of test data and information. Development teams would not have to ''reinvent the wheel" when beginning a project. Instead, they would identify and learn from previous studies and findings. Setting multiservice operational test and evaluation standards similar to those in ISO 9000 is critical to the creation of an environment of more systematic data collection, analysis, and documentation.
The panel recommends (see Chapter 3) that DoD and the services develop a centralized test and evaluation data archive and standardize test data archival practices based on ISO 9000. This archive should include both developmental and operational test data; use of uniform terminology in data collection across services; and careful documentation of development and test plans, development and test budgets, test evaluation processes, and the justification for all test-related decisions, including decisions concerning resource allocation.
Standardization, documentation, and data archiving facilitate use of all available information for efficient decision making. Routinely taking these steps will:
provide the information needed to validate models and simulations, which in turn can be used to plan for (or reduce the amount of) experimentation needed to reach specified operational test and evaluation goals;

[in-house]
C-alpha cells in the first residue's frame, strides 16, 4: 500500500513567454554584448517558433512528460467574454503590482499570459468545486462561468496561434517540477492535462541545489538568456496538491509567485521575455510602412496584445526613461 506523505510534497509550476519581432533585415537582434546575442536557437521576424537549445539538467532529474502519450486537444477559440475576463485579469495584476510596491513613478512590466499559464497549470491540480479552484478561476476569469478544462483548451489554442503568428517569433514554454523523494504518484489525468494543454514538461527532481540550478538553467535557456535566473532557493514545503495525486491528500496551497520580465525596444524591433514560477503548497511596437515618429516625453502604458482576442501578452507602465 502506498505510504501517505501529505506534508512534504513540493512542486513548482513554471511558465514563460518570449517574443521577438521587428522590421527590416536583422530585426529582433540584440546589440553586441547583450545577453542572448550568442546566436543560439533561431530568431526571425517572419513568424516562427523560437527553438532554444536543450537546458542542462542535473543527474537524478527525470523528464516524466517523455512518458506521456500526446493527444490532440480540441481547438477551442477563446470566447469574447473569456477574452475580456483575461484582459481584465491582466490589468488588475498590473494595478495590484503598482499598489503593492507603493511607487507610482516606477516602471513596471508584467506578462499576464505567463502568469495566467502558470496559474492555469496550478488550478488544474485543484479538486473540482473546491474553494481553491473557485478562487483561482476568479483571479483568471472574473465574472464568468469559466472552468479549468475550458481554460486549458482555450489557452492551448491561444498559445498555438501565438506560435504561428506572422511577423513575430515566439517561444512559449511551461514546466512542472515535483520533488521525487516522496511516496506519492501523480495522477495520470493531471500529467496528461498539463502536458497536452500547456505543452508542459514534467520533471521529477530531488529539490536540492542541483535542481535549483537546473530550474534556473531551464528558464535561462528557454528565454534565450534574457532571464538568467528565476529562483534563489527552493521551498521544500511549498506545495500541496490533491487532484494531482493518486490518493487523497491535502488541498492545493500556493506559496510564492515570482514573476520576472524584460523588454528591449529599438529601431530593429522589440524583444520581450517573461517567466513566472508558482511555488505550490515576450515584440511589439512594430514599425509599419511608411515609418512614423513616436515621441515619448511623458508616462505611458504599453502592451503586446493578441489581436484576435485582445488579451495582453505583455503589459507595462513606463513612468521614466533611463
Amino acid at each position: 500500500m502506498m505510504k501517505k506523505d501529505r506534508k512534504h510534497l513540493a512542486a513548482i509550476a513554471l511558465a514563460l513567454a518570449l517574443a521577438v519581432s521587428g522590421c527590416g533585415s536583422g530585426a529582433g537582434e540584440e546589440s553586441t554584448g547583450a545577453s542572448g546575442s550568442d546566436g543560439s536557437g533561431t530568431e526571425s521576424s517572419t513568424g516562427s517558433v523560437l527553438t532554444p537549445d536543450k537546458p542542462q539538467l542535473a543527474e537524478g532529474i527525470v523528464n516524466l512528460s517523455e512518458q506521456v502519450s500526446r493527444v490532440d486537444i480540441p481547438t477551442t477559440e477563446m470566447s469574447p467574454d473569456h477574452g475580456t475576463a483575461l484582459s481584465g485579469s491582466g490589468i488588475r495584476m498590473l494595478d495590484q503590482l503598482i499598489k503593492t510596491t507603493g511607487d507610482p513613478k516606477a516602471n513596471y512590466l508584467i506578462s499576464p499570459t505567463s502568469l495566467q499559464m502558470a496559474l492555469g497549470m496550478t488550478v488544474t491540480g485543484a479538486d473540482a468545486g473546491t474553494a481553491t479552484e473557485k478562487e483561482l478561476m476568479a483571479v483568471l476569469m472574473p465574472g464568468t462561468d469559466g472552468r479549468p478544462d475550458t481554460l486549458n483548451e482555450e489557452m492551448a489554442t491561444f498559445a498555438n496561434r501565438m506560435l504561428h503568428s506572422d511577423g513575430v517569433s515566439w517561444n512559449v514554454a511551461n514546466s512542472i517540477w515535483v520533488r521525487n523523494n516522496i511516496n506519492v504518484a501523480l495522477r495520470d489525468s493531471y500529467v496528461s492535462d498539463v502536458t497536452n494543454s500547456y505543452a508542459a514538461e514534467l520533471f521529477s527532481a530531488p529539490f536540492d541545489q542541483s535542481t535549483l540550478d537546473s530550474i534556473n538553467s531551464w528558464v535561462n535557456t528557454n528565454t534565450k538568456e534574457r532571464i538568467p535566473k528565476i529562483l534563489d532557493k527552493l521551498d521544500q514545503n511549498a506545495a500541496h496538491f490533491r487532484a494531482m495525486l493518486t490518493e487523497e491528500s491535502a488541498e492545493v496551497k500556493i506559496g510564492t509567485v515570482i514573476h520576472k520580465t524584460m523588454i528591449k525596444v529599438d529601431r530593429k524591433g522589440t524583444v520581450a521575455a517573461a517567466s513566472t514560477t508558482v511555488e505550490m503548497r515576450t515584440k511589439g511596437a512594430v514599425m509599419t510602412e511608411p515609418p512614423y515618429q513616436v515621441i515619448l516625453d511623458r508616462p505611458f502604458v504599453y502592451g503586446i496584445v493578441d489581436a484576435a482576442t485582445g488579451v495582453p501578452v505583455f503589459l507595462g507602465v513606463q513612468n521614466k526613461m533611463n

allow the "borrowing" of information from past studies (if they are clearly documented and there is consistent usage of terminology and data) to inform the assessment of a system's performance based upon limited testing, by means of formal and informal statistical methods and other approaches;
make possible the use of data from developmental testing for efficient operational test design;
allow learning from best current practices across the services; and
lead to an organized accumulation of knowledge within the Department of Defense.
A key benefit of documentation and archival of test planning, test evaluation, and in-use system performance is the creation of feedback loops to identify system flaws for system redesign, and to identify where tests or models have missed important deficiencies in system performance.
Retention of records may involve additional costs, but it is clearly necessary for accountability in the decision-making process. The trend in industry is to empower employees by giving them more responsibility in the decision-making process; along with this responsibility comes the need to make people accountable for their decisions. This consideration is likely to be an important organizational aspect of the operational testing of defense systems.